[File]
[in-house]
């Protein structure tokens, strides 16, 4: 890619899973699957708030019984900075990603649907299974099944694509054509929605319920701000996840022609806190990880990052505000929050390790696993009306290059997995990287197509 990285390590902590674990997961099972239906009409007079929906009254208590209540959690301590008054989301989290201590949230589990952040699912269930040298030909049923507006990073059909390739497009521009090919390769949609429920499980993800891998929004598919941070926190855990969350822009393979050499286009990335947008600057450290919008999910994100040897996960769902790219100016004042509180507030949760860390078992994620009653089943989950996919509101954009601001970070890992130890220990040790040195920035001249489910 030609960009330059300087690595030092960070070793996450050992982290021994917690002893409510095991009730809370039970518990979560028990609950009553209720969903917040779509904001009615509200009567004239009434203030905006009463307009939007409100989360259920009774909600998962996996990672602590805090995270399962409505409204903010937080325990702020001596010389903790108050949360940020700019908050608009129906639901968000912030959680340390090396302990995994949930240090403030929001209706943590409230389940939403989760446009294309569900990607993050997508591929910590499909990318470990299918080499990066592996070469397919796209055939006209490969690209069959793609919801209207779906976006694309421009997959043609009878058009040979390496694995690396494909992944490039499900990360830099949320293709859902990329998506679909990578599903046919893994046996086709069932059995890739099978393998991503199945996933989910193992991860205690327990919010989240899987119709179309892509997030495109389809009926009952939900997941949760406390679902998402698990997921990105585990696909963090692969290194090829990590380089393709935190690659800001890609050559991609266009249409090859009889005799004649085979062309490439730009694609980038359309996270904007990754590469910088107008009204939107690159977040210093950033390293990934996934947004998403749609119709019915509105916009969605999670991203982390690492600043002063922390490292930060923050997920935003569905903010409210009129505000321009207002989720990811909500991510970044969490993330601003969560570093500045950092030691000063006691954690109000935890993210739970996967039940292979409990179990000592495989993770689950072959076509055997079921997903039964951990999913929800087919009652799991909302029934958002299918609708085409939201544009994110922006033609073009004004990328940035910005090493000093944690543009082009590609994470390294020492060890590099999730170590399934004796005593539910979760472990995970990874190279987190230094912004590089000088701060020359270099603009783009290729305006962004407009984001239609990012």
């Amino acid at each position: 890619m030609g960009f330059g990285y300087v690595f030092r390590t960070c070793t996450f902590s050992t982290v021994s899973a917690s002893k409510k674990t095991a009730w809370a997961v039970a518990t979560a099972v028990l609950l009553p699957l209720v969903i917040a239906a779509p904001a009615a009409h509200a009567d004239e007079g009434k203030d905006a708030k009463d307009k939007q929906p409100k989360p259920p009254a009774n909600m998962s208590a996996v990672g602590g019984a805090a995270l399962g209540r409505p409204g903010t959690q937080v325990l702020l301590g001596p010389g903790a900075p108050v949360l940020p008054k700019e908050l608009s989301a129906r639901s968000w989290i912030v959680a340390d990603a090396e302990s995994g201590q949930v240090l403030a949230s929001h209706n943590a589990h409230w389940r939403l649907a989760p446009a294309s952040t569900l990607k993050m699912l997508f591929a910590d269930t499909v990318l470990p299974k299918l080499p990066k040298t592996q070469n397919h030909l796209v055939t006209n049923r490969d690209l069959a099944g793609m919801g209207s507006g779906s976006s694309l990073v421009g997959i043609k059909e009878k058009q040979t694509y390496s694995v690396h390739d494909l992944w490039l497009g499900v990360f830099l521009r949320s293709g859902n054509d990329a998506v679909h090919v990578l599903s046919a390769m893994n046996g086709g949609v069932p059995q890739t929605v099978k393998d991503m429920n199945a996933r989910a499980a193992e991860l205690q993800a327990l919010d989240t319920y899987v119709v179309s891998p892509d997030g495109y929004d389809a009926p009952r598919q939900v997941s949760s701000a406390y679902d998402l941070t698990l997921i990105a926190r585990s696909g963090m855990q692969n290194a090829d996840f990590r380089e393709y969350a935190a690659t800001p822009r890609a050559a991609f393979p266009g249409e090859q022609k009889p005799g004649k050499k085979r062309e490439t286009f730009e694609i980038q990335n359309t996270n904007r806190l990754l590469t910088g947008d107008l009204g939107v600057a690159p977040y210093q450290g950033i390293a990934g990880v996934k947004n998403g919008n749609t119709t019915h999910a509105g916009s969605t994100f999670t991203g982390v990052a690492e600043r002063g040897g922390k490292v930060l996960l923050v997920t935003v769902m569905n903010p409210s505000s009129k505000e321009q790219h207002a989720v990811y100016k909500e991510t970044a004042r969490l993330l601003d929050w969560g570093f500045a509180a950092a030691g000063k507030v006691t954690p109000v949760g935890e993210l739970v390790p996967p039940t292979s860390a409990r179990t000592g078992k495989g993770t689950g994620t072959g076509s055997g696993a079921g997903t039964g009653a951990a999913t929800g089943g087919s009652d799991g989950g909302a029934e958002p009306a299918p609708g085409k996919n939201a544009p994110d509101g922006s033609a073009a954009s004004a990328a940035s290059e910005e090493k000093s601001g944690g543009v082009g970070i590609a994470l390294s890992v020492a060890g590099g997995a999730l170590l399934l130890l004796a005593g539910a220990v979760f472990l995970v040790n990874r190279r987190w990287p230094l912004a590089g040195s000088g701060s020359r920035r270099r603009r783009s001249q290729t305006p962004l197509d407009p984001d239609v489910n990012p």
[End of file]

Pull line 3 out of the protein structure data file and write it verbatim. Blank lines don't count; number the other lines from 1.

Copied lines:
């Amino acid at each position: 890619m030609g960009f330059g990285y300087v690595f030092r390590t960070c070793t996450f902590s050992t982290v021994s899973a917690s002893k409510k674990t095991a009730w809370a997961v039970a518990t979560a099972v028990l609950l009553p699957l209720v969903i917040a239906a779509p904001a009615a009409h509200a009567d004239e007079g009434k203030d905006a708030k009463d307009k939007q929906p409100k989360p259920p009254a009774n909600m998962s208590a996996v990672g602590g019984a805090a995270l399962g209540r409505p409204g903010t959690q937080v325990l702020l301590g001596p010389g903790a900075p108050v949360l940020p008054k700019e908050l608009s989301a129906r639901s968000w989290i912030v959680a340390d990603a090396e302990s995994g201590q949930v240090l403030a949230s929001h209706n943590a589990h409230w389940r939403l649907a989760p446009a294309s952040t569900l990607k993050m699912l997508f591929a910590d269930t499909v990318l470990p299974k299918l080499p990066k040298t592996q070469n397919h030909l796209v055939t006209n049923r490969d690209l069959a099944g793609m919801g209207s507006g779906s976006s694309l990073v421009g997959i043609k059909e009878k058009q040979t694509y390496s694995v690396h390739d494909l992944w490039l497009g499900v990360f830099l521009r949320s293709g859902n054509d990329a998506v679909h090919v990578l599903s046919a390769m893994n046996g086709g949609v069932p059995q890739t929605v099978k393998d991503m429920n199945a996933r989910a499980a193992e991860l205690q993800a327990l919010d989240t319920y899987v119709v179309s891998p892509d997030g495109y929004d389809a009926p009952r598919q939900v997941s949760s701000a406390y679902d998402l941070t698990l997921i990105a926190r585990s696909g963090m855990q692969n290194a090829d996840f990590r380089e393709y969350a935190a690659t800001p822009r890609a050559a991609f393979p266009g249409e090859q022609k009889p005799g004649k050499k085979r062309e490439t286009f730009e694609i980038q990335n359309t996270n904007r806190l990754l590469t910088g947008d107008l009204g939107v600057a690159p977040y210093q450290g950033i390293a990934g990880v996934k947004n998403g919008n749609t119709t019915h999910a509105g916009s969605t994100f999670t991203g982390v990052a690492e600043r002063g040897g922390k490292v930060l996960l923050v997920t935003v769902m569905n903010p409210s505000s009129k505000e321009q790219h207002a989720v990811y100016k909500e991510t970044a004042r969490l993330l601003d929050w969560g570093f500045a509180a950092a030691g000063k507030v006691t954690p109000v949760g935890e993210l739970v390790p996967p039940t292979s860390a409990r179990t000592g078992k495989g993770t689950g994620t072959g076509s055997g696993a079921g997903t039964g009653a951990a999913t929800g089943g087919s009652d799991g989950g909302a029934e958002p009306a299918p609708g085409k996919n939201a544009p994110d509101g922006s033609a073009a954009s004004a990328a940035s290059e910005e090493k000093s601001g944690g543009v082009g970070i590609a994470l390294s890992v020492a060890g590099g997995a999730l170590l399934l130890l004796a005593g539910a220990v979760f472990l995970v040790n990874r190279r987190w990287p230094l912004a590089g040195s000088g701060s020359r920035r270099r603009r783009s001249q290729t305006p962004l197509d407009p984001d239609v489910n990012p």